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Jewish Journal

Showbiz bus brings Israel to Hollywood youth

Leslie Berliant

October 19, 2010 | 12:24 pm

The Showbiz Bus group gathers at Masada for sunrise.

The Showbiz Bus group gathers at Masada for sunrise.

Over the past decade, Taglit-Birthright Israel has provided Jewish young adults with the opportunity to visit Israel at no cost. For many — more than 230,000 so far — it has been the trip of a lifetime: a chance to visit Israel for 10 days and make connections to their Jewish heritage and their Israeli peers.

This past summer, The Jewish Federation of Greater Los Angeles’ Young Entertainment Division, which sponsors Birthright trips each year, created a special trip — dubbed the Showbiz Bus — designed for young L.A. Jews working in or studying for a career in the entertainment industry to visit Israel on a Birthright tour.

The trip overlapped with the Tel Aviv-Los Angeles Master Class Workshop, a Federation-sponsored program that brings its students together with Hollywood and Israeli entertainment professionals. Guest lecturers for that program included, among others, David Renzer, head of Universal Music Publishing Group; Doug Frank, former head of Warner Bros. music division; Steve Schnur, worldwide executive for music and marketing at video game maker Electronic Arts; and Jonathan Littman, head of the television division at Jerry Bruckheimer Films.

During the June 16-28 trip, the Showbiz Bus group of 40 Americans and eight Israelis visited cultural sites including the mystical city of Tzfat, Masada, Yad Vashem and the Western Wall as well as Herzliya Studios, where “Israeli Idol” — the Israeli version of “American Idol” — is produced. They visited the ancient agricultural site of Sataf and a traditional Bedouin village, rode camels and slept in tents. They also participated in the Master Class Workshop screenings of Israeli films and documentaries at the Cinematheque in Tel Aviv.

Mara Simon-Meyer, the program’s director, says that the purpose of the trip was to have participants make connections between the Israeli and U.S. entertainment industries as well as tour the Jewish state. And the participants say that visiting Israel was a life-changing experience.

Tracie Karasik, a California State University, Northridge, cinema and television arts student, says she was most shocked by her reaction when she first saw the Western Wall.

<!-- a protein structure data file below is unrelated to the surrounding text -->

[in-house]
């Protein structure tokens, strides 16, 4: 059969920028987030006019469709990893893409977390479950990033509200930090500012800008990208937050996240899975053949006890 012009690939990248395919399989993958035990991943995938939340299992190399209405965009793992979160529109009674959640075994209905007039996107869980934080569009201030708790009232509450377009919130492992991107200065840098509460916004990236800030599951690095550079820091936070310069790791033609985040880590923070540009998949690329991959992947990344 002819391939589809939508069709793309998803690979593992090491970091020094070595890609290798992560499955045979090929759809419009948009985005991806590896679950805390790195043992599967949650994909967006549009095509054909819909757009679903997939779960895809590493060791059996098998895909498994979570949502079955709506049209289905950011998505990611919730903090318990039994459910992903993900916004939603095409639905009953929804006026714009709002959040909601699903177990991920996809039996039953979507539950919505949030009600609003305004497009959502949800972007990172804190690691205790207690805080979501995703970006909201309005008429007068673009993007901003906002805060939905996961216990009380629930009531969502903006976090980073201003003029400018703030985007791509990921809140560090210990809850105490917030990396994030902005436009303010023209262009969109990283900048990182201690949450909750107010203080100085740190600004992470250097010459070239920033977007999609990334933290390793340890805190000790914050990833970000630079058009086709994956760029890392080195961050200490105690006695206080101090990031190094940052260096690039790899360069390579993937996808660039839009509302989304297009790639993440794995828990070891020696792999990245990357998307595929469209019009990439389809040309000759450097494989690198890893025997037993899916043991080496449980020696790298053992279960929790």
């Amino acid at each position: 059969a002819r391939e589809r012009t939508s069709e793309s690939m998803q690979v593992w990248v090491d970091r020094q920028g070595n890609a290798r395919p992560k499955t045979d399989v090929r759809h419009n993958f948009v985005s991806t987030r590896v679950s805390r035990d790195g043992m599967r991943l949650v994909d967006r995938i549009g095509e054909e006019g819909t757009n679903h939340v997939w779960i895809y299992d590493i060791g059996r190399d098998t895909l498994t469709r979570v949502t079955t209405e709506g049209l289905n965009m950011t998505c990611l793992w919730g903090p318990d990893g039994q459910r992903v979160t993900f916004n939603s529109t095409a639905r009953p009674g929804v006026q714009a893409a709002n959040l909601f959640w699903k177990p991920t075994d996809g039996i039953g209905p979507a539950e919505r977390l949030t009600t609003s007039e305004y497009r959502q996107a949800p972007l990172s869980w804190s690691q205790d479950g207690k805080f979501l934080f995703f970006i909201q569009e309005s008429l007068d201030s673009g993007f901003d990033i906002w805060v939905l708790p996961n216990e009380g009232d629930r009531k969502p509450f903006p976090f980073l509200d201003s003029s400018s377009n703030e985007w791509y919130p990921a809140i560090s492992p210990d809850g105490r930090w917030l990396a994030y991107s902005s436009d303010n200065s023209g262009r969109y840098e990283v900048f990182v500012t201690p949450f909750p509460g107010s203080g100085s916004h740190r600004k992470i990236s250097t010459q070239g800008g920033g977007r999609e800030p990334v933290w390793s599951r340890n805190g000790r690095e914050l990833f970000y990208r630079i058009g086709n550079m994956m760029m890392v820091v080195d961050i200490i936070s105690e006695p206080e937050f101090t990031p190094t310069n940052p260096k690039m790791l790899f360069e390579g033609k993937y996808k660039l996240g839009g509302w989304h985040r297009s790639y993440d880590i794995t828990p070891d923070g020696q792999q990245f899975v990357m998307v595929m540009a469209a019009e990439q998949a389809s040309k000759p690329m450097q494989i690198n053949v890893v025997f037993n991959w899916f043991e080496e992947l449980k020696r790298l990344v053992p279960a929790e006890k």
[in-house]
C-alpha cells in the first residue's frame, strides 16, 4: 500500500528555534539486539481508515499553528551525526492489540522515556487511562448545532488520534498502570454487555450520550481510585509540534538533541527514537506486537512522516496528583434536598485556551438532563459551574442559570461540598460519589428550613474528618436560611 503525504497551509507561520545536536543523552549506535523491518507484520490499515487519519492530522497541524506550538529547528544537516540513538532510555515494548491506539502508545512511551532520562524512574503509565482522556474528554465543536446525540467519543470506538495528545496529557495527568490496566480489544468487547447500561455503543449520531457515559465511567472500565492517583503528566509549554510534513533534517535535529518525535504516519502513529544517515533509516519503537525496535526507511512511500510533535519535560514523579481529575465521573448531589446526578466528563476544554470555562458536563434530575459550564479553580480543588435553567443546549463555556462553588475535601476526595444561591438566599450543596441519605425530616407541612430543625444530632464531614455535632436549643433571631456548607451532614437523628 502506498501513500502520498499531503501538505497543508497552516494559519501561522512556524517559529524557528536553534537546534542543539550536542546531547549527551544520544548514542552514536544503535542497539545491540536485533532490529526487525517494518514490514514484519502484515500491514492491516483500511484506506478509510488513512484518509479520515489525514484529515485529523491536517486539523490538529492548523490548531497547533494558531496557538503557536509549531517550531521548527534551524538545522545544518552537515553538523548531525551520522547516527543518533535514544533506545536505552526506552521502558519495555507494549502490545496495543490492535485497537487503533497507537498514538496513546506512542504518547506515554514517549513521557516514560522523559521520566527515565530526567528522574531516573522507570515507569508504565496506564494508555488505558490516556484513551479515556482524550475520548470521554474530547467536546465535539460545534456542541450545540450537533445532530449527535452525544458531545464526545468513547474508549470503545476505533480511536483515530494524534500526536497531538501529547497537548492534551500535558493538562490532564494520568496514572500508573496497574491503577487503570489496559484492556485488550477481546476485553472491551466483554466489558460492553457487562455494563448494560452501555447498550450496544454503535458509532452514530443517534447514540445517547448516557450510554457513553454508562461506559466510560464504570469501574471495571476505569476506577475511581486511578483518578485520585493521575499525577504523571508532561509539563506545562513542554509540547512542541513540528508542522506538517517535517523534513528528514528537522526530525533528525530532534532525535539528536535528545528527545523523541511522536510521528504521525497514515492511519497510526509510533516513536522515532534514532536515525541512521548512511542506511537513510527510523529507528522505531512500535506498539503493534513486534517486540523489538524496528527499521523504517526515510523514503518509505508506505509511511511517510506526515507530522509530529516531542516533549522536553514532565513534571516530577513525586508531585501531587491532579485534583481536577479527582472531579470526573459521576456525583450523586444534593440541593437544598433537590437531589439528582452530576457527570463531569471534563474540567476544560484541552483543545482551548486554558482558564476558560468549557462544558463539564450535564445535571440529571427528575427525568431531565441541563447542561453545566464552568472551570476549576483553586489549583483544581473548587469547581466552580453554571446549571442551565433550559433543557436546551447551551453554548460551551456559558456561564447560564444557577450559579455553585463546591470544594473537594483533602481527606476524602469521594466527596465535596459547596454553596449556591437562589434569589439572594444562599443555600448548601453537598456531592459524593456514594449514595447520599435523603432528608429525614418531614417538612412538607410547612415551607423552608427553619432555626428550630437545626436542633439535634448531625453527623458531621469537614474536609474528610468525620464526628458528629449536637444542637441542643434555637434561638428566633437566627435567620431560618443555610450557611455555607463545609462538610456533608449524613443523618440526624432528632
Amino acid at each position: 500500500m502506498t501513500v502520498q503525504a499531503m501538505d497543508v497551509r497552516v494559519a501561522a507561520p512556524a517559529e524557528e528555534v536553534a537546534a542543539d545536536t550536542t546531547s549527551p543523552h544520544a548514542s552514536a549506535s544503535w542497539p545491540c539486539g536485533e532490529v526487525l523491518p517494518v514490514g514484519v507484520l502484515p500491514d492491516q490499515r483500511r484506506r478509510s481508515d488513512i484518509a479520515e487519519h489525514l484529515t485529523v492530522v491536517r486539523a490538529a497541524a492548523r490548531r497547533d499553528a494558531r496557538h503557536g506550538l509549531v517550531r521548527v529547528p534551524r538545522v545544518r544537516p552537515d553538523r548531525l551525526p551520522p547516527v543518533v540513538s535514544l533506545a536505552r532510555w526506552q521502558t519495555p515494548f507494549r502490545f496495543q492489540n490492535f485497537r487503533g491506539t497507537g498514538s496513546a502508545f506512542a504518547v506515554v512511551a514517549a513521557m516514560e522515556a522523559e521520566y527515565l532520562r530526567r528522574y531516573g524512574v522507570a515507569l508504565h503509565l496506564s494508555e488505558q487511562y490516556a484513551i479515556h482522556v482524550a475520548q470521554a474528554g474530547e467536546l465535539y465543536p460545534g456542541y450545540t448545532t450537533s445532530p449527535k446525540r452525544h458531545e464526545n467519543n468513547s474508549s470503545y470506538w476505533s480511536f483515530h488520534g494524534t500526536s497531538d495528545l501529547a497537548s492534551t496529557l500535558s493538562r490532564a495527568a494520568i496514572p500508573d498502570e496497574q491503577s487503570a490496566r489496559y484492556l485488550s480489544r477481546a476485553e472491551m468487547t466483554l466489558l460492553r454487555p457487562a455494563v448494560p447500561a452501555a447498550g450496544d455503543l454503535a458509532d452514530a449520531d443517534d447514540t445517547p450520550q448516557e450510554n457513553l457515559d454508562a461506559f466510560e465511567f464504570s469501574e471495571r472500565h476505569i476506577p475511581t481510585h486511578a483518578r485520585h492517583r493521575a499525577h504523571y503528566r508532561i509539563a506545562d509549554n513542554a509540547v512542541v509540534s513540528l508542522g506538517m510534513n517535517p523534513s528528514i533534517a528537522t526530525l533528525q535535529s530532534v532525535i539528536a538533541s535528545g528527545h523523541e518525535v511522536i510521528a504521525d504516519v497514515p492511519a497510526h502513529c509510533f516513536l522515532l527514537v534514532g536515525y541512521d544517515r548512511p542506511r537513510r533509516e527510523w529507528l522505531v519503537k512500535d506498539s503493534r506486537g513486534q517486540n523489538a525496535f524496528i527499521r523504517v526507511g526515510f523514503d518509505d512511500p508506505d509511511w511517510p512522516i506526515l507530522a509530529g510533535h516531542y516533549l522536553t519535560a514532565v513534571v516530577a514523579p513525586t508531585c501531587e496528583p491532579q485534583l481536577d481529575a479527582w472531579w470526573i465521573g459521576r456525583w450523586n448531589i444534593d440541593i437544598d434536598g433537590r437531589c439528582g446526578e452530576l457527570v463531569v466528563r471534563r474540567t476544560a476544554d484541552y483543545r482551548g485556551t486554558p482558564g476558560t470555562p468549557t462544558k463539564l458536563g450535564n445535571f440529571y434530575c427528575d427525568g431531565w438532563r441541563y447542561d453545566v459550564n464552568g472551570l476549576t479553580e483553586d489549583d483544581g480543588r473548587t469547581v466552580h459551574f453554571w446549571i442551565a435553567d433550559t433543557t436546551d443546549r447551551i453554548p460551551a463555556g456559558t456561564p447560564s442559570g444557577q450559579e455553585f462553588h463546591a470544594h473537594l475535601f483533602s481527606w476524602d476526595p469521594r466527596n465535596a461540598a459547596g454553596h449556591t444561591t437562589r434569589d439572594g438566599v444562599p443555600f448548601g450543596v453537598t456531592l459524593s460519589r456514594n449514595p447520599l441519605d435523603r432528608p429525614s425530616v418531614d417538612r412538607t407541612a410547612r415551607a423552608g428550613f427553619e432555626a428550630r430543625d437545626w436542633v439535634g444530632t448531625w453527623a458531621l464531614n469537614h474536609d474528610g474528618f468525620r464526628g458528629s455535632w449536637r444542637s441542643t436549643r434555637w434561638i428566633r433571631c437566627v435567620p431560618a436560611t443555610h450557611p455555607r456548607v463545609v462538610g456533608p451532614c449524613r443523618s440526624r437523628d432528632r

“I burst into tears,” she said. “I felt something very spiritual there.”

Karasik says this trip was the culmination of her Jewish education, which she came to by choice when she was an adolescent. She says that it was not an easy journey for her to take because she had never before been so far from her family, but her mother and friends encouraged her to go.

“It’s surprising how at one point I was scared to go,” she said. “But then going and really having this experience of a lifetime and having the spirit of Israel come to my heart, it makes me feel like I want to go back again and again.”

Julio Hallivis, a 26-year-old working in film production, just finished his first feature film. Prior to the trip, he had been most excited about visiting Tel Aviv and seeing the city. In the end, though, he was most impacted by the people he met. Every Birthright trip includes Israeli soldiers, who apply for the program and are chosen by the Israeli military to join the tour bus.

“Interacting with the soldiers and learning about life over there and what they have to go through and that at 18 they have to join the army — that affected me the most,” said Hallivis, who was born in Spain and has lived in Mexico and the United States. “It’s so different from how I live.”

Alexandra Heller, a 26-year-old publicist, heard about the Showbiz Bus through a partner at her firm. She was similarly moved by the soldiers, particularly during their visit to Mount Herzl, Israel’s military cemetery.

“Some of them were younger than I am and they lost their lives. That [hit] close to home because I have numerous friends in the U.S. Army, but none have died yet,” Heller said.

She says she was struck by the passion that Israelis have for their country, and she didn’t want to leave once the 10-day trip was over.

The Showbiz Bus group met with filmmaker Laura Bialis, a former L.A. resident who made aliyah in 2007 and now lives in Sderot, a city in the Western Negev, which she describes as having an Israeli version of the Seattle music scene. The city is also a mile from Gaza and has been hit by more than 11,000 rockets over the last 10 years. Bialis is in the midst of making a documentary about Sderot as seen through the eyes of musicians.

“It’s a story of thousands of traumatized people,” she said, explaining that when there is a code red, people in Sderot have 15 seconds to find shelter. “Seventy percent of the kids here have PTSD [post-traumatic stress disorder]. They’re building new bomb shelters all the time.”

Bialis says that she tries to help Americans visiting Israel see things from a new perspective.

Although Birthright doesn’t normally create customized trips like the Showbiz Bus, Federation’s Simon-Meyer says that they might consider having a similar program again, given the trip’s success.

Hallivis, Karasik and Heller all say that they hope to visit Israel again soon to see more of the country and to get to know more of the people.

The group has kept in touch with their L.A.- and Israel-based co-travelers through Facebook, and Heller says she has made lifelong friends through the experience. In late August, the Southern California participants had a reunion in Los Angeles, and Karasik created a montage of photos and images from their time in Israel.

“Ten days was not enough,” she said, “though it was a great gift to get to go there for free and have this experience.” 

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